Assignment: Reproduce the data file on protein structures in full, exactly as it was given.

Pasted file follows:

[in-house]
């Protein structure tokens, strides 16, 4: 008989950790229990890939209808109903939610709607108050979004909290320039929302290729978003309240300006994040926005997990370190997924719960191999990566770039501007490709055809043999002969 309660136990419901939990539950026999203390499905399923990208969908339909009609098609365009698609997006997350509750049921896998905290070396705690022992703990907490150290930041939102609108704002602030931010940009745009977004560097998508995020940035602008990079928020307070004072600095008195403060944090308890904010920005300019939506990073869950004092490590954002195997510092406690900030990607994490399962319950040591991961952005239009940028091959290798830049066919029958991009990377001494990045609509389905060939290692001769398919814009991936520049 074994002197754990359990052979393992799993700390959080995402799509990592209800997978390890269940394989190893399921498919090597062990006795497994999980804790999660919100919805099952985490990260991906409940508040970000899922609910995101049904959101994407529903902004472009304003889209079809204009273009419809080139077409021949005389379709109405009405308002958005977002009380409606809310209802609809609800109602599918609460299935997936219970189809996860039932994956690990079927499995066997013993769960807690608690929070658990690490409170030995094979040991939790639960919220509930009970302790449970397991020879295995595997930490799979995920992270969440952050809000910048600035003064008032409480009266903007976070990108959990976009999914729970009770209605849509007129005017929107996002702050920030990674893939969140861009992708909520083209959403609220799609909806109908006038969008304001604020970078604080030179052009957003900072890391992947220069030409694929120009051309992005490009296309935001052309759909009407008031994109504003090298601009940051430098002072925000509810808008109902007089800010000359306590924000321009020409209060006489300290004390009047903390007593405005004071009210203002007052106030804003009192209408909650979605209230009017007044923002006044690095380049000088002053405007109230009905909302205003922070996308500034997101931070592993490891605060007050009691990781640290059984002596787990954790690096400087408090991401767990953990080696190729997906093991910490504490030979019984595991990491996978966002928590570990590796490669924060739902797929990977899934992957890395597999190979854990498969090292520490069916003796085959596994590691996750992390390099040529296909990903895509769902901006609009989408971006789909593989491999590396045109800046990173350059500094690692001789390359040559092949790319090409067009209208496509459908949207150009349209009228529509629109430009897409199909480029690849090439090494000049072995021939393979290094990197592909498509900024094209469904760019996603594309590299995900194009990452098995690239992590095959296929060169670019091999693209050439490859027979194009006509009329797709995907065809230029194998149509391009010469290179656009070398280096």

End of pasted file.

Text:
[in-house]
């Protein structure tokens, strides 16, 4: 008989950790229990890939209808109903939610709607108050979004909290320039929302290729978003309240300006994040926005997990370190997924719960191999990566770039501007490709055809043999002969 309660136990419901939990539950026999203390499905399923990208969908339909009609098609365009698609997006997350509750049921896998905290070396705690022992703990907490150290930041939102609108704002602030931010940009745009977004560097998508995020940035602008990079928020307070004072600095008195403060944090308890904010920005300019939506990073869950004092490590954002195997510092406690900030990607994490399962319950040591991961952005239009940028091959290798830049066919029958991009990377001494990045609509389905060939290692001769398919814009991936520049 074994002197754990359990052979393992799993700390959080995402799509990592209800997978390890269940394989190893399921498919090597062990006795497994999980804790999660919100919805099952985490990260991906409940508040970000899922609910995101049904959101994407529903902004472009304003889209079809204009273009419809080139077409021949005389379709109405009405308002958005977002009380409606809310209802609809609800109602599918609460299935997936219970189809996860039932994956690990079927499995066997013993769960807690608690929070658990690490409170030995094979040991939790639960919220509930009970302790449970397991020879295995595997930490799979995920992270969440952050809000910048600035003064008032409480009266903007976070990108959990976009999914729970009770209605849509007129005017929107996002702050920030990674893939969140861009992708909520083209959403609220799609909806109908006038969008304001604020970078604080030179052009957003900072890391992947220069030409694929120009051309992005490009296309935001052309759909009407008031994109504003090298601009940051430098002072925000509810808008109902007089800010000359306590924000321009020409209060006489300290004390009047903390007593405005004071009210203002007052106030804003009192209408909650979605209230009017007044923002006044690095380049000088002053405007109230009905909302205003922070996308500034997101931070592993490891605060007050009691990781640290059984002596787990954790690096400087408090991401767990953990080696190729997906093991910490504490030979019984595991990491996978966002928590570990590796490669924060739902797929990977899934992957890395597999190979854990498969090292520490069916003796085959596994590691996750992390390099040529296909990903895509769902901006609009989408971006789909593989491999590396045109800046990173350059500094690692001789390359040559092949790319090409067009209208496509459908949207150009349209009228529509629109430009897409199909480029690849090439090494000049072995021939393979290094990197592909498509900024094209469904760019996603594309590299995900194009990452098995690239992590095959296929060169670019091999693209050439490859027979194009006509009329797709995907065809230029194998149509391009010469290179656009070398280096």